MHMA provides national leadership in mental health and suicide prevention for Australians from culturally and linguistically diverse (CALD) backgrounds. A fact sheet about Bipolar Disorder is available in twenty-three different languages.

http://www.mhima.org.au/resources-and-information/Translated-information/translated-mental-health-information-resources

Helping someone who isn't ready to recognise they need assistance can be very difficult. People with depression often don't see the point of doing anything and may feel that no one can really help them. People experiencing mania may have difficulties seeing things in a rational light. Often they cannot recognise their own behaviour is of concern and may not be inclined to understand other people's feelings or points of view.

You can help someone by:

  • spending time talking about their experiences
  • indicating that you've noticed a change in their behaviour
  • letting them know you're there to listen without being judgmental
  • suggesting they see a doctor or health professional
  • recommending and/or assisting them to make an appointment with a doctor or health professional
  • going with the person to the doctor or health professional
  • asking how their appointment went
  • offering to help them find information about bipolar disorder
  • talking openly about their feelings
  • encouraging them to get enough sleep, exercise and eat well 
  • taking them out and keeping in touch - as well as encouraging close friends and family members to do the same 
  • helping them create an activities plan for when they feel depressed
  • setting reasonable boundaries or rules and sticking to them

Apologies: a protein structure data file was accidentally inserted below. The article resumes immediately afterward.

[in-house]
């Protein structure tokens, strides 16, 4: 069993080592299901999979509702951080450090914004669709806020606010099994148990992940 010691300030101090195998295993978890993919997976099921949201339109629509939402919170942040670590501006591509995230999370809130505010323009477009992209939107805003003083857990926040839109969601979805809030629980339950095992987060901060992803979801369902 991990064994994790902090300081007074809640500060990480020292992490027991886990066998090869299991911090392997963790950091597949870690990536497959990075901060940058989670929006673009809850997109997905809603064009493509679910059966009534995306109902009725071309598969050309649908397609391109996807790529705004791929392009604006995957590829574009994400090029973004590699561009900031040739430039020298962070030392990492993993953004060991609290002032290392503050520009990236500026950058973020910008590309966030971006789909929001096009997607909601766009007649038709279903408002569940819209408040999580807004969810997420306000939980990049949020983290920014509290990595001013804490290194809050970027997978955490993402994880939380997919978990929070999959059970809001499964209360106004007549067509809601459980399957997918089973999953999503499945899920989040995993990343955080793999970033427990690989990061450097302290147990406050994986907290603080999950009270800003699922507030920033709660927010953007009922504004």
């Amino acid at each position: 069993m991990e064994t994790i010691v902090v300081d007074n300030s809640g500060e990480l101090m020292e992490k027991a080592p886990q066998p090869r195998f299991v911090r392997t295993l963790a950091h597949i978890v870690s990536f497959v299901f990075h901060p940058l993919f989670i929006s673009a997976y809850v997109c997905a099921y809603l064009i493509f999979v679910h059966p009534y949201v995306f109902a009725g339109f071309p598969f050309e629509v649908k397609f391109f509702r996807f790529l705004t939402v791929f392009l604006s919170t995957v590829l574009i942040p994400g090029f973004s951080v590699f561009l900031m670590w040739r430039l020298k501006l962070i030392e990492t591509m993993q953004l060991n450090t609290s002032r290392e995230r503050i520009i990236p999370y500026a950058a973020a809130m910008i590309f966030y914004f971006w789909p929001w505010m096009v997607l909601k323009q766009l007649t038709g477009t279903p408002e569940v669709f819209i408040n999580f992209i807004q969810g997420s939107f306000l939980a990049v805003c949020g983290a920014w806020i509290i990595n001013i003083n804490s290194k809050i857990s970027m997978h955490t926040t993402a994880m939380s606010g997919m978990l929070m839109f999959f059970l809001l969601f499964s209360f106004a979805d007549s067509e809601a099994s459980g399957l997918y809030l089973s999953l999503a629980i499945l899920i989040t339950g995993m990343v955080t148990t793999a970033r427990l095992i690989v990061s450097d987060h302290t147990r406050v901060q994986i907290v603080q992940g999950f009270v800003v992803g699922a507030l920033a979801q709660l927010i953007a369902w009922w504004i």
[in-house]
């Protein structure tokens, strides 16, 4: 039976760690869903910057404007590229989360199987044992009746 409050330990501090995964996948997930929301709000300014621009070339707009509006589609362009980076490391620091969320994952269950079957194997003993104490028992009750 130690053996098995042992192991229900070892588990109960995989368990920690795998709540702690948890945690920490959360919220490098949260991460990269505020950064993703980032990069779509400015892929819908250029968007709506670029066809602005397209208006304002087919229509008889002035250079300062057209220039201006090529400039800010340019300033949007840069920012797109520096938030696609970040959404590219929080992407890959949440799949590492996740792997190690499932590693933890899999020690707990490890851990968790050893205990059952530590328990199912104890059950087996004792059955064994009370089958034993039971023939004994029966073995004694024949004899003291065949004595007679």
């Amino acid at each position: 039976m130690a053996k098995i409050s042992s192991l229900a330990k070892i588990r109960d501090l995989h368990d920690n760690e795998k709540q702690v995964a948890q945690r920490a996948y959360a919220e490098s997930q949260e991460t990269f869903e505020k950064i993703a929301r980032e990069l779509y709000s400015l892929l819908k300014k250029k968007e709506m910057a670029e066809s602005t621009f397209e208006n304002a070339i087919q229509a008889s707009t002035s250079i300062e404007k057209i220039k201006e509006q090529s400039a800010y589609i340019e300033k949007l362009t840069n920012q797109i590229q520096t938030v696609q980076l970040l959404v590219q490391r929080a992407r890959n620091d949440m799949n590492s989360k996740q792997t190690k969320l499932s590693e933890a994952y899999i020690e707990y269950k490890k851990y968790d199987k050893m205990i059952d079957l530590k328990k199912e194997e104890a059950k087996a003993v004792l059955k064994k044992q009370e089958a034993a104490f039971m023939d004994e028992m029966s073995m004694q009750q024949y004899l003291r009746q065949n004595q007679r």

• contacting a doctor or crisis team if they become a threat to themselves or others
  • learning about their way of coping and asking about the sort of support that they find most useful

This information page by beyondblue details their approach to helping someone with types of depression or anxiety:

References: beyondblue

beyondblue

beyondblue is an independent, not-for-profit organisation working to increase awareness and understanding of anxiety and depression in Australia and to reduce the associated stigma.

http://www.beyondblue.org.au/

Black Dog Institute

An educational, research, clinical and community-oriented facility in NSW offering specialist expertise in mood disorders including depression and bipolar disorder.

http://www.blackdoginstitute.org.au

Mental Health in Multicultural Australia (MHMA)

MHMA provides national leadership in mental health and suicide prevention for Australians from culturally and linguistically diverse (CALD) backgrounds.

http://www.mhima.org.au/

Orygen Youth Health Clinical Program (OYHCP)

Orygen Youth Health Clinical Program (OYHCP) is a world-leading youth mental health program based in Melbourne, Australia. OYHCP sees young people aged 15 to 25, with a focus on early intervention and youth specific approaches.

http://oyh.org.au/